So there’s a million lines of context to the Conference Finals. And we can and will discuss the intricacies of each one-on-one matchup. But what are some of the more distinct, specific elements of each team’s lineups? We decided to take a look.
First, how did things shake out in the four regular season meetings between these two? We turned to PopcornMachine.net which tracks individual lineup performances for an overview. We found some interesting things. Here are a few talking point bullets from that data.
- Turns out Orlando’s depth hasn’t been as much of a factor in these games as you’d think. All in all, they’re a -49 in the four games this year. Their biggest run was a four man group in the third game of the year, a Magic win, that was mostly fueled by a monster run from Dwight Howard, the only starter on the floor. Everyone talks about Orlando’s depth, but so far when these two have met.
- A +19 run by the Magic starters in their final meeting this year in the third quarter is telling. The Magic simply ran over the Celtics’ starters, finishing on a 25-2 run. We see similar patterns across the other games, where the third quarter spelled doom.
- Matt Barnes is a significant element in this series, if the regular season can tell us anything. He was an overall +21, and many of the Celtics runs were without him. Barnes’ length and willingness to get the dirty work done brings the Magic another element that’s important for their success.
- Brian Sclabrine only played in three games, but he was a +3.
- I’m just trying to come up with a positive side of this for the Celtics’ bench. Rasheed Wallace was -10. So from that perspective, it does not look like the Celtics have a good counter for Rashard Lewis.
- Popcorn Machine uses a metric called help value which is rebounds plus assists plus blocks plus steals minus turnovers. It’s a very crude metric, but Marcin Gortat had a 22 help value in limited minutes.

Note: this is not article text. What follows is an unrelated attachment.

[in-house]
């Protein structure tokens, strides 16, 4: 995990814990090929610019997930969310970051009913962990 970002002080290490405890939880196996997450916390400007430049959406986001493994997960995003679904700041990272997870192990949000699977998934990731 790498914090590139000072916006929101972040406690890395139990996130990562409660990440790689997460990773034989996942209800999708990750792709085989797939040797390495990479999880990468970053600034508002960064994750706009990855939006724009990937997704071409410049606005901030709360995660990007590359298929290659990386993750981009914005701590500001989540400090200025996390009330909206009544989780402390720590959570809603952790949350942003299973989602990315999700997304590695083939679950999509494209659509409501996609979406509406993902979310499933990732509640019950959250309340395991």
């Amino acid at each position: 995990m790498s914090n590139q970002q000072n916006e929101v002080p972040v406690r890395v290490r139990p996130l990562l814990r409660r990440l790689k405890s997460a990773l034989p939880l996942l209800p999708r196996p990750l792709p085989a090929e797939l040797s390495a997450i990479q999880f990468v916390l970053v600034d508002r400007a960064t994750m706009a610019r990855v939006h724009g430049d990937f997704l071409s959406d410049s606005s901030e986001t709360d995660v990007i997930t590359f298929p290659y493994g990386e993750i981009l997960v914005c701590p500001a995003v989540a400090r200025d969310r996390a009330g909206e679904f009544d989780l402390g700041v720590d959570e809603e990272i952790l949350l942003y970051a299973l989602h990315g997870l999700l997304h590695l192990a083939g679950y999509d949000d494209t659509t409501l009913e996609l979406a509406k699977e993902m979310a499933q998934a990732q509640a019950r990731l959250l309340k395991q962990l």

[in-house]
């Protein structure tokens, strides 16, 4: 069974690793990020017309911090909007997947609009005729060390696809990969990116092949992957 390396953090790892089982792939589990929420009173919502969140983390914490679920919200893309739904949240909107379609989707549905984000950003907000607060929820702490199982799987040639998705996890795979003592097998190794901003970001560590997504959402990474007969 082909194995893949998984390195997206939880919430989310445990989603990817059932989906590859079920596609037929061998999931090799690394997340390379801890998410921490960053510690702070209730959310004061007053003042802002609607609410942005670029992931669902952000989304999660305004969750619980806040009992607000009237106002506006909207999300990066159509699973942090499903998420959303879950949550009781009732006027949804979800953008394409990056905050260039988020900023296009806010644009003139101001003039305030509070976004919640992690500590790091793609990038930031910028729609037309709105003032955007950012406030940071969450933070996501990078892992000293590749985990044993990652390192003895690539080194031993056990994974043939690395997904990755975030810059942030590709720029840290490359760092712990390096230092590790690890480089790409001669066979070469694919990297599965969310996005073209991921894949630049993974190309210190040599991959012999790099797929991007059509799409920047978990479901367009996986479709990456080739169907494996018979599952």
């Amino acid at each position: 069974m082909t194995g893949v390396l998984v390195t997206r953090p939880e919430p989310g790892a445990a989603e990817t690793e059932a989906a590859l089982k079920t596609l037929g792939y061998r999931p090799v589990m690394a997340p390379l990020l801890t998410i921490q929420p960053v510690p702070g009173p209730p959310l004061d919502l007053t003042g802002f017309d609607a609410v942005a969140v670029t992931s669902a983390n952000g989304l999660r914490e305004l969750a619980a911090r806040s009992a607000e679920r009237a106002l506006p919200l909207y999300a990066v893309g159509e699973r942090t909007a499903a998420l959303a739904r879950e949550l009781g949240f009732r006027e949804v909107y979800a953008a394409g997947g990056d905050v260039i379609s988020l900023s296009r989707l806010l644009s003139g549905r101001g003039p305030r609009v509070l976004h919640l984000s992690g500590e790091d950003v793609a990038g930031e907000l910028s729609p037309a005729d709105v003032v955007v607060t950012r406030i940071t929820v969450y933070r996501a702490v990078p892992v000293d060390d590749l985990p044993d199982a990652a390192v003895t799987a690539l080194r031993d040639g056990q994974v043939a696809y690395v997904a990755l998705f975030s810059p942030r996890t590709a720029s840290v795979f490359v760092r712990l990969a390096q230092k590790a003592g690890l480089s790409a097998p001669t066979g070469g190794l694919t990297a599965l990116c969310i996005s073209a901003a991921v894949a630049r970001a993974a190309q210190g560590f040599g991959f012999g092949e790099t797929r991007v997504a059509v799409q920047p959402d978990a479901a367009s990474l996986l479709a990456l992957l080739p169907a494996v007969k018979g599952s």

- Kevin Garnett had a 48 help value which is a good sign for the Celtics. Even though his plus/minus contribution was poor, at least he was able to put a mark on the game. Combine that with his production through the first two rounds of the playoffs and you’ve got several good signs for the Celtics.
Rajon Rondo has been arguably the best player in the playoffs. Against the Magic, this year, his production has not been great. He’s been good, just not great. The better news is that he’s outperformed Jameer Nelson. The Celtics have to win that matchup to gain an advantage.
It’ll be interesting to see how Tony Allen performs in this series. He’s got a tough assignment, and versus the more physical, penetration-based man assignments he had against the Cavs which he handled impressively, his work his going to have to be more cerebral, working off the double to recover on the perimeter and close off shooters. The Celtics will need Allen to even further exceed his performance thus far in the playoffs.